IF agreement on the future of Element Six and the severance package for departing workers isn’t reached by the end of September, the survival plan will be taken off the table and 370 jobs will be lost, as was originally planned, the company’s CEO Cyrus Jilla has said. This week, after sending a letter to employees regarding the situation, Mr Jilla granted interviews to two Irish publications, one of which was The Clare Champion, and he said he is frustrated with the lack of progress being made on the plan to save 163 jobs. He also claimed to be “astonished” that more urgency isn’t being shown by certain union figures.
Mr Jilla claimed that one of the unions had delayed an upcoming Labour Court hearing because an official was on holiday, a claim that is being denied by union officials.
The matter was referred to the Labour Court last week by LRC Director of Conciliation, Kevin Foley, following unsuccessful discussions at the LRC.
“We accepted a plan to save 163 jobs in August but today, the ninth of September, we still have had no substantive talks with unions. We have tried everything, we have appealed to them, written to them and gone to the LRC but there has still been no discussion on the plan to save jobs,” said Mr Jilla.
“And now to cap it all we’re not able to go to the Labour Court on the earlier dates that were made available. We have to wait until September 17 because one of the union representatives is on holidays. Our Shannon management have written to the court and thanked them but they have also expressed amazement at the situation,” he added.
Mr Jilla refused to identify the union or the official who he said was responsible for the delay. “It wouldn’t be helpful to get into fingerpointing. At the end of the day what’s needed is for all of the unions to come to the party together.”
He said that he believes most of the Shannon workers want to have the matter resolved quickly.
“It’s a crazy situation. I know that a very large portion of the workforce want engagement, but a vocal minority and certain union representatives are preventing it. It beggars belief that they don’t want to save jobs. Stringing it out is not in the interests of employees as certain people seem to think and it makes closure more likely.”
Element Six is in crisis around the world, he claimed, with huge losses being recorded in Shannon.
“We were already in a difficult situation and the downturn has only made it worse. In 2008, when the downturn only really hit in the last quarter, we made a $48 million loss in Ireland. As a group we lost $18m. At the moment our revenue is down by 50% on 2008. The situation is very dire and we do have debts and we need to meet the requirements of our lenders.”
While other plants offset many of the losses recorded in Shannon last year, Mr Jilla also claimed that all its plants are currently loss-making. He said that doing business in Shannon is more expensive than at any of its other bases.
“In Shannon we have the highest operating costs in our business globally. Wages are high, costs are high, work practices have led to reduced productivity and there are high energy costs. There are real challenges and for us the sustainability plan relies on a number of elements. One is that we would focus on the high value end of the business. The second is that we would get rid of outdated work practices and that would allow us to drive up productivity. We would not be cutting wages except for the most senior managers; there would still be good jobs and good wages.”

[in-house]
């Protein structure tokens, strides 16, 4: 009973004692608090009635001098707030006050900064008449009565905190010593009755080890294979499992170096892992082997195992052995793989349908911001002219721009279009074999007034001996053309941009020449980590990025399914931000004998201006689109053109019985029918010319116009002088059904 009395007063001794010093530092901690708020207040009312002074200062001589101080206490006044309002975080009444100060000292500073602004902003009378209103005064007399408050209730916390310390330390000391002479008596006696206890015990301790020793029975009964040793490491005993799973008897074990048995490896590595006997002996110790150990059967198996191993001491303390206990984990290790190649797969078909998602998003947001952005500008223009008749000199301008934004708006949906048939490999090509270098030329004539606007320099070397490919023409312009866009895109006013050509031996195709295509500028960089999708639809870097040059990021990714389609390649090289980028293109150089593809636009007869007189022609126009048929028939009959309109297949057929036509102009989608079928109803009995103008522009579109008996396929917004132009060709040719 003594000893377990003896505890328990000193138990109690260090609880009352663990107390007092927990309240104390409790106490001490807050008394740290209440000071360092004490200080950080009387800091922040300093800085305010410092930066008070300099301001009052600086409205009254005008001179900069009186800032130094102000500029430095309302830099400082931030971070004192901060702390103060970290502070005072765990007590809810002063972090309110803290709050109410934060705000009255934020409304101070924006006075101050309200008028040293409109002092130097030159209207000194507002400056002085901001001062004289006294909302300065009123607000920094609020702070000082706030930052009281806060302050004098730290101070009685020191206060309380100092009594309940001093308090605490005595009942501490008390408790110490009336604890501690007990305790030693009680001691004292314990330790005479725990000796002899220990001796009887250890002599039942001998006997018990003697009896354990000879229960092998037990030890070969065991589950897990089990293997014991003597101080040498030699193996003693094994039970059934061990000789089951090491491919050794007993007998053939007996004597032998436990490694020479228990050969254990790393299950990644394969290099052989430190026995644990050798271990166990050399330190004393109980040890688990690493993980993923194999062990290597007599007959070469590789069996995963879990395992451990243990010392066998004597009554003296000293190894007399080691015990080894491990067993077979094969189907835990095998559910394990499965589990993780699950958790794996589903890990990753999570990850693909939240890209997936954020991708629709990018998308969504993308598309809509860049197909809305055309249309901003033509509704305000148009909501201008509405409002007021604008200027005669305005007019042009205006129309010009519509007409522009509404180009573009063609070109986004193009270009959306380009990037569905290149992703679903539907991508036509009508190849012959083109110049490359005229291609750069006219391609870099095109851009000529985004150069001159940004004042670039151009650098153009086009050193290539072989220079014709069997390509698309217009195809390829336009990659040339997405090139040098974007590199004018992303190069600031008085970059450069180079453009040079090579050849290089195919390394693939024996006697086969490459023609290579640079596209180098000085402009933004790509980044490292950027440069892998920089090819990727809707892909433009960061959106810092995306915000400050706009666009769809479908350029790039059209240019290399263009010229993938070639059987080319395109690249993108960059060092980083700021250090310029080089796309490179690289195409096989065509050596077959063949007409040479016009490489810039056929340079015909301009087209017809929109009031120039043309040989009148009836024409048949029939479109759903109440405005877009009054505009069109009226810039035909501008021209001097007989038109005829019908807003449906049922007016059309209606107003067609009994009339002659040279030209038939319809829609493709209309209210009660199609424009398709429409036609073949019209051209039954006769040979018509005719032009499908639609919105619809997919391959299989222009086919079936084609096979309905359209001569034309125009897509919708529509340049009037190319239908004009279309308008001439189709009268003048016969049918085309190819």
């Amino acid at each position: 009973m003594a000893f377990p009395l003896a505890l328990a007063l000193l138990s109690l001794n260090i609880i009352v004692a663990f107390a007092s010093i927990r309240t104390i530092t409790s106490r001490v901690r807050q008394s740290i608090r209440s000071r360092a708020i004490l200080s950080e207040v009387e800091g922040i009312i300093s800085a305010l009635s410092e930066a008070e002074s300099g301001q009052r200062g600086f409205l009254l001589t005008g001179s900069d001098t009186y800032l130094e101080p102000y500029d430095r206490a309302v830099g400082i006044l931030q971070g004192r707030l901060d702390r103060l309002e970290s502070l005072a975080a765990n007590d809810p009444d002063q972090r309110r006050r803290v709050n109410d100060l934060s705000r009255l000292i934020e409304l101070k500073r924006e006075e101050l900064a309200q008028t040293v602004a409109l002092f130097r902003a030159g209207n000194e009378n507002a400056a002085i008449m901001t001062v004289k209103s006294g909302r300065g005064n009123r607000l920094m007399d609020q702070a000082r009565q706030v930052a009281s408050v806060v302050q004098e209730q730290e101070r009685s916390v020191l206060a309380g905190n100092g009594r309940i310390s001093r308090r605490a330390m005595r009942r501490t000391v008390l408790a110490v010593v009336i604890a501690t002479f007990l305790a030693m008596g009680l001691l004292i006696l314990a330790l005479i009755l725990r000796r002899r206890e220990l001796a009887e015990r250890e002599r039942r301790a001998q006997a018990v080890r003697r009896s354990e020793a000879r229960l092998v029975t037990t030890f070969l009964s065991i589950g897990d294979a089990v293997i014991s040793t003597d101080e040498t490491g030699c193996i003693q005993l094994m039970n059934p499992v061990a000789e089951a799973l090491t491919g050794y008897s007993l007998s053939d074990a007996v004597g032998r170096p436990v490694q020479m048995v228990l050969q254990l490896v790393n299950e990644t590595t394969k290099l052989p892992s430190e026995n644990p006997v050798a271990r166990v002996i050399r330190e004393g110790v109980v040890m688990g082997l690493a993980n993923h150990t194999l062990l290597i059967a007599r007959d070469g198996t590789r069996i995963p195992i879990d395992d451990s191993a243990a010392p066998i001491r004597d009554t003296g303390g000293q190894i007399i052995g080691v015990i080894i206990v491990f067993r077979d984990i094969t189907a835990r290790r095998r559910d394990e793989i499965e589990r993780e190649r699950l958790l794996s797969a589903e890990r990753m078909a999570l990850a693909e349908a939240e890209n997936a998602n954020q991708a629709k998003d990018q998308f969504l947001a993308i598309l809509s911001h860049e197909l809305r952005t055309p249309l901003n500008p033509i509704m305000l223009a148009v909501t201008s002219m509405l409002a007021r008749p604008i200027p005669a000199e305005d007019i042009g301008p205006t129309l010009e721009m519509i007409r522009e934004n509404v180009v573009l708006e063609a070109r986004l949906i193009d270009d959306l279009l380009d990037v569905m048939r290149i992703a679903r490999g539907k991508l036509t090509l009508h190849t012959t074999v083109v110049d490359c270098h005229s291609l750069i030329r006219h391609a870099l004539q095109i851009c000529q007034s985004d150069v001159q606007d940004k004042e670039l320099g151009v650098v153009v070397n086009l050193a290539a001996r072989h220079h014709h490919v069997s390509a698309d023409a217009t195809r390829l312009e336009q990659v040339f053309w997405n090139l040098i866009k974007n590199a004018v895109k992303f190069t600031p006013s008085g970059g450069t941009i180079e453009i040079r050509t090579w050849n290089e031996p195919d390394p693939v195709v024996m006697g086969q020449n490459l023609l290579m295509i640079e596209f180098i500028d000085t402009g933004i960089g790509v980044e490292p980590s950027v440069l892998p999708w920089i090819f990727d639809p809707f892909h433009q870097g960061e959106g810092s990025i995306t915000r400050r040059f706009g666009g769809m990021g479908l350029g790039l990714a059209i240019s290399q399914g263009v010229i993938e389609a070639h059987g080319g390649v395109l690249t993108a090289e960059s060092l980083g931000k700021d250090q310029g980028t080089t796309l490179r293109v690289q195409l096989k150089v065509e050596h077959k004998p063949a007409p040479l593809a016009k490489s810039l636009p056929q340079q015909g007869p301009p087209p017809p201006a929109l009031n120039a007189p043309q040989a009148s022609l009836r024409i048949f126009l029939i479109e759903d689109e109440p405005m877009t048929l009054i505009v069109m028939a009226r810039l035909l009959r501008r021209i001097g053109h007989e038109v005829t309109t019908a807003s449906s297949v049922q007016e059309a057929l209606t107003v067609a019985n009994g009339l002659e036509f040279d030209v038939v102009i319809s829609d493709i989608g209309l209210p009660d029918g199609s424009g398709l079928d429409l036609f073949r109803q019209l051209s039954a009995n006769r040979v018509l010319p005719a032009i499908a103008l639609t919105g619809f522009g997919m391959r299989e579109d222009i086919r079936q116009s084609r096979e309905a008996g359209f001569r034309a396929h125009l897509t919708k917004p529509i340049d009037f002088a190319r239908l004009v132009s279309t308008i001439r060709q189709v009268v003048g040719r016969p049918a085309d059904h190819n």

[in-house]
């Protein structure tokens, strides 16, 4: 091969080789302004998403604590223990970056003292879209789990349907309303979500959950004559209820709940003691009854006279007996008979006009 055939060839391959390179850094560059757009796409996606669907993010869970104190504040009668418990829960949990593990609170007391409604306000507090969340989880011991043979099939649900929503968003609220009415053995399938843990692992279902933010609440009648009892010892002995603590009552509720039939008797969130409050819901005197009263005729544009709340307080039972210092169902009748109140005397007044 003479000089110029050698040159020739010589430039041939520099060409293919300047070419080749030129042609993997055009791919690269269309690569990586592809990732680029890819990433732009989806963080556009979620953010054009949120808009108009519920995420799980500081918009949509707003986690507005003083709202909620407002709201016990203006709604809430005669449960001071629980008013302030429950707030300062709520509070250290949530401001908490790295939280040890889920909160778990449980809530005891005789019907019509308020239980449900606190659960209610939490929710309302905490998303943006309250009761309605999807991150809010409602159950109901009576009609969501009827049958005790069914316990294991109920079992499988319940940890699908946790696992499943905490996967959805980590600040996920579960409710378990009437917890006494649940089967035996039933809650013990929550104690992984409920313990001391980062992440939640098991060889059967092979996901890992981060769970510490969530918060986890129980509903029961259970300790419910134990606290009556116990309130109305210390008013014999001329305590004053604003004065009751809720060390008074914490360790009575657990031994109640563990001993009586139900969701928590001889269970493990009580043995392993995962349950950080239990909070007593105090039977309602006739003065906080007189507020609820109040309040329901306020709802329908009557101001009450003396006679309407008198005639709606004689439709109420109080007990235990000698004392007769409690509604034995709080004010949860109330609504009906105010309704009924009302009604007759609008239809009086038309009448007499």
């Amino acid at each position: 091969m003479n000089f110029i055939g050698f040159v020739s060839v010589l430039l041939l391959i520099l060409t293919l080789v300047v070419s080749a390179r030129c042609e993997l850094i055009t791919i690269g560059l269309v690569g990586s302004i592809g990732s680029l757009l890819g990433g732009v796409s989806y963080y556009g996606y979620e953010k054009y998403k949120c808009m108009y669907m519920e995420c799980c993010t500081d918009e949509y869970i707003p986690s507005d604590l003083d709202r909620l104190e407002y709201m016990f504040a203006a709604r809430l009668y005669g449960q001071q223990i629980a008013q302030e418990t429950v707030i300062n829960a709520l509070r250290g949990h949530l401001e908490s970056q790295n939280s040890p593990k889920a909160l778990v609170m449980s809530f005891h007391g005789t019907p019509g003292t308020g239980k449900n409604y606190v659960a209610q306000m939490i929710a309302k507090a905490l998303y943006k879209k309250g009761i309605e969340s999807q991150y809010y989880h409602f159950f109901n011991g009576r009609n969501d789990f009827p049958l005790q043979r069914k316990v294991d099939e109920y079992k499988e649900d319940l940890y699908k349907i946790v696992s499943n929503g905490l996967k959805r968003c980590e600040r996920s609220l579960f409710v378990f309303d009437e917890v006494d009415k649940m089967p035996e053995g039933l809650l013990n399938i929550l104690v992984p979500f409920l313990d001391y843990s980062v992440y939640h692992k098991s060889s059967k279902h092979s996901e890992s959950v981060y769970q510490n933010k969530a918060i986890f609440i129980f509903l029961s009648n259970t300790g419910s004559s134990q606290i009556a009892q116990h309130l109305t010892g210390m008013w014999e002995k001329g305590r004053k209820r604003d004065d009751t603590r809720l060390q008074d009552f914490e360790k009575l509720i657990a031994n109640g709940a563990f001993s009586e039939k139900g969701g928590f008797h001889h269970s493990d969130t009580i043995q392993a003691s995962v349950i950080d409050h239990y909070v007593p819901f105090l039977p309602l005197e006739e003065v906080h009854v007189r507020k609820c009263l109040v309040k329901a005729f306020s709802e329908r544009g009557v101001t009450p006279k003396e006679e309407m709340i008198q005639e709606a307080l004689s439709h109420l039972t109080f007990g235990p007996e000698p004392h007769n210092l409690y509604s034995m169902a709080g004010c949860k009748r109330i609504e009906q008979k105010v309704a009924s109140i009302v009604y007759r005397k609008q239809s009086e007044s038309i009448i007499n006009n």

At the moment, departing workers are set to be offered around 2.5 weeks of pay per year of service, on top of statutory allowance, with a cap of one year’s pay. While this is far less than previous severance packages, Mr Jilla dismissed claims that the profits the company has made over the years would allow it to pay more redundancy. “The severance package is now higher than the European average and it’s higher than at any of our other plants. We are very financially constrained and we cannot afford to pay any more.”
The company has been struggling for some time, he added. “Besides last year, in two of the previous three years it was loss-making. This is a company that has been surviving from hand to mouth for some time and the downturn has made it worse.”
He was critical of the attitude of union leaders to the situation, claiming that around 1,000 jobs have been lost at Element Six plants around the world but despite plans to save some positions in Ireland, there has been an absence of co-operation.
“In all the processes we have not had any problems. Shannon is the one place where a sustainability plan has been brought forward but we’ve still faced intransigence.
“It does ask the question if the unions accept there is a crisis and if they do, what are they playing at?”
Mr Jilla said that the company are now paying over €10m to cover a pensions deficit. “We have made an enormous commitment to funding a substantial pensions deficit, with €10.725m per year every year for the next 11 years. If we are in a situation where our financial viability is in question we may have to review that.”
He said that there is no desire to close the Shannon plant, but that it may yet come to pass. “We don’t want to close, we would love to stay and we were very excited when the sustainability plan came forward, but we may have no choice but to close.”
Mr Jilla took up his current position in October of last year. He has advised Element Six for the last decade and served as a non-executive director since 2003.